What should utilities do?And then there's the utility connection. With the coming of a competitive environment, utilities are seeking to diversify their product offerings beyond energy. Value-added services, extending to home automation, represent the chief means for utilities to differentiate themselves. Find out how utilities must struggle to balance the need to maintain a return on shareholder equity, conform to local and Federal regulations, and survive in a competitive environment. Discover possible strategies that adventurous and conservative utilities can take to secure their place in the new environment.
Learn which electric utilities are experimenting with providing services and capabilities such as automatic meter reading, monitoring of power quality and delivery, detailed billing data, staggered power restoration, tamper detection, appliance diagnosis, telemetry services. Gas utilities are covered too, with such services as monitoring gas flow and quality, monitoring pipe corrosion, determining load profiles, distribution safety improvements, detection of meter tampering, monitoring indoor air quality, and coordination of fuel switching.
Summaries are presented on a number of utility projects, including: American Electric Power's time-of-use pricing trial with TranstexT technology; Cable Utility Communications Services with trials in progress at Southern California Edison and Virginia Power; Central and South West's trial with First Pacific Network's communications equipment; Detroit Edison's Intelligent Link Project using LonWorks technology; Lucent Technologies' trials with PSE&G and Consolidated Edison; Pacific Gas and Electric's Energy Information Services project; TeCom's InterLane energy management and home automation system; and Wisconsin Electric Power's alliance with Ameritech to develop customer service capabilities. Size, scope, and status are discussed for each project.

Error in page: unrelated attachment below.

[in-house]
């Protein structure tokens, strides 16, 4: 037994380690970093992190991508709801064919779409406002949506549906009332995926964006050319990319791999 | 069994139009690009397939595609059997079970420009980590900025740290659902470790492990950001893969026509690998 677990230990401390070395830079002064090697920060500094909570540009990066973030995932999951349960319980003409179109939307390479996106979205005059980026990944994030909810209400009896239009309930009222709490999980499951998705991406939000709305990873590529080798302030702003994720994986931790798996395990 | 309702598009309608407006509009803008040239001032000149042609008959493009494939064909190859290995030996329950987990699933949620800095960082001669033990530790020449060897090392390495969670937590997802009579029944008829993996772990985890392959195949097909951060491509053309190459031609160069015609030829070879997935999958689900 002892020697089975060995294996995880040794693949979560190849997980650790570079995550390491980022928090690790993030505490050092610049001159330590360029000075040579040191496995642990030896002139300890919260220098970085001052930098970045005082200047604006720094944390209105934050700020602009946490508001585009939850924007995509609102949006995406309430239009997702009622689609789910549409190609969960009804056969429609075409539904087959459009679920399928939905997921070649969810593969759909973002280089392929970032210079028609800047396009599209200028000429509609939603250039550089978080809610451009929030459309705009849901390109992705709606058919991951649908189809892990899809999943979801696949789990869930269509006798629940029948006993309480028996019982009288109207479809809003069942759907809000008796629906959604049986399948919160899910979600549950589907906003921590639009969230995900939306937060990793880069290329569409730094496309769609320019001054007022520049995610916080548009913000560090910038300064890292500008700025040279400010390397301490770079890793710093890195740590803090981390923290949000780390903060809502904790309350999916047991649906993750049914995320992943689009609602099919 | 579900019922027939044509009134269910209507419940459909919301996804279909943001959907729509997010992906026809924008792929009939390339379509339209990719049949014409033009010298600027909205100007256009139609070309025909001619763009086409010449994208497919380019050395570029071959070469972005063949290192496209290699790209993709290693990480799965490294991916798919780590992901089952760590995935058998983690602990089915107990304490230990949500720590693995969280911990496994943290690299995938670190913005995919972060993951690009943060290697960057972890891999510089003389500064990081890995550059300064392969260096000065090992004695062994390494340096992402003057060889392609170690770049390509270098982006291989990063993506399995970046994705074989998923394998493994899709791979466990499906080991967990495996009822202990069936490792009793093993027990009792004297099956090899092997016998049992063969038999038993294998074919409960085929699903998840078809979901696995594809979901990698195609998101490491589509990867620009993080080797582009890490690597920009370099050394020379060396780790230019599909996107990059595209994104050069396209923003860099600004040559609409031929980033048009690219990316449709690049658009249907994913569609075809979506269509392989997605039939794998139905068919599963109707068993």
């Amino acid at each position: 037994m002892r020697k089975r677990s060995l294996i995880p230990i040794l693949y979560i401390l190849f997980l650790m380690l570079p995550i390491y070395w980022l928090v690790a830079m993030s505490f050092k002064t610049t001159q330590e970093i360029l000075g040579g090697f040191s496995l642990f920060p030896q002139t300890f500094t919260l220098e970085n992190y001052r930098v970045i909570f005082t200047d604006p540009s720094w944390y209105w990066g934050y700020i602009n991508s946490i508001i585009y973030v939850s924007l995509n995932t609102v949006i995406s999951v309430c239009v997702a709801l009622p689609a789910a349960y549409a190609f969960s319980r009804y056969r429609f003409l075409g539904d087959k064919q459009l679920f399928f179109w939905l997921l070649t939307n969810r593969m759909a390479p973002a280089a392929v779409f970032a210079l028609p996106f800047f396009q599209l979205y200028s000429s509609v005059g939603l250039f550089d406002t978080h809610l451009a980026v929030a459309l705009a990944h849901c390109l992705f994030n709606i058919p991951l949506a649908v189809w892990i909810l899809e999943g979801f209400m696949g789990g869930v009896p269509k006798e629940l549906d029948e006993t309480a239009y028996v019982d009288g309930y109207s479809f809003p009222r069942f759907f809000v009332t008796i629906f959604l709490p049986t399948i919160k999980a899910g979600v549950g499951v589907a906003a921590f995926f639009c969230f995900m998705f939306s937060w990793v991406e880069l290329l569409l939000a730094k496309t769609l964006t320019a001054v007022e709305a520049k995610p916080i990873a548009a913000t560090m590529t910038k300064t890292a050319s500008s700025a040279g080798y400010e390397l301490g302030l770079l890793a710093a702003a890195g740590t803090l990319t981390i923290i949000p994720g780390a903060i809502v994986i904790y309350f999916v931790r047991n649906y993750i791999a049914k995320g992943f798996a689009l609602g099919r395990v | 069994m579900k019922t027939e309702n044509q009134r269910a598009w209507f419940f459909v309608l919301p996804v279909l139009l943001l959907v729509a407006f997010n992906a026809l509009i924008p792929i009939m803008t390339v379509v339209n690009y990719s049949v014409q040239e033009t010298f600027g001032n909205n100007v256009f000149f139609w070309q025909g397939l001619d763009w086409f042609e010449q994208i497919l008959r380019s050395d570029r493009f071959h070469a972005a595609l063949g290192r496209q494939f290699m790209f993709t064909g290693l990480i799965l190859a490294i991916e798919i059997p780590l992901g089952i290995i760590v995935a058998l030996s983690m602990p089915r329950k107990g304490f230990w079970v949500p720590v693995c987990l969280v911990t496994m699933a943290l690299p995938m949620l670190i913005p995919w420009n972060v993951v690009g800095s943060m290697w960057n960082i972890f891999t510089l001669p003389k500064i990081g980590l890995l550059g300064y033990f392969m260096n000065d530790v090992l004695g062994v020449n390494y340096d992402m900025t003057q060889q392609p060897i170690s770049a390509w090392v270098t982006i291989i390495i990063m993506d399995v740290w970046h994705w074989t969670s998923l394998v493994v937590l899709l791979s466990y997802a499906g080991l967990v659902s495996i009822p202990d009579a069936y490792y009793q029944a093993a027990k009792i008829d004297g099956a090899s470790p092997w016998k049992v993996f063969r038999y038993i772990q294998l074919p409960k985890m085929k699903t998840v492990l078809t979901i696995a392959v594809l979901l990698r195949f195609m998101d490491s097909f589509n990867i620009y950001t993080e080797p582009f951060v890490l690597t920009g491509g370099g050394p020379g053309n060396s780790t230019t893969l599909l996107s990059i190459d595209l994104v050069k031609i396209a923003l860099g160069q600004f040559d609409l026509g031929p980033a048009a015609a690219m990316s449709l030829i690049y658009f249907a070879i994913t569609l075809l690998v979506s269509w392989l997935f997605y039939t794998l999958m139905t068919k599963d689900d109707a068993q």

The playersThe report also covers the major players in the industry--learn who they are and find out about their major activities and strategies. An appendix to the report provides contact information for 40 of the major companies and organizations that are helping to shape the field.
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Table of Contents
OVERVIEW OF THE HOME AUTOMATION INDUSTRY
DEVELOPMENT OF A HOME AUTOMATION MARKET
FEATURES OF HOME AUTOMATION NETWORKS
ENERGY UTILITIES AS DRIVERS OF HOME AUTOMATION
ENERGY UTILITY DEVELOPMENTS
STRATEGIES FOR UTILITIES
APPENDIX A -- Home Automation Companies
APPENDIX B -- The Challenges of Power Line Communications
LIST OF FIGURES
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Home Automation and Utility
NOTE: This book is no longer being sold by Aspen Publishers.
However, it contains foundational information about home automaton
and energy management, and data about the industry evolution.
Please contact Dr. Wacks by phone or email to purchase an
electronic version of the book.
Kenneth Wacks, Ph.D. +1 781 662-6211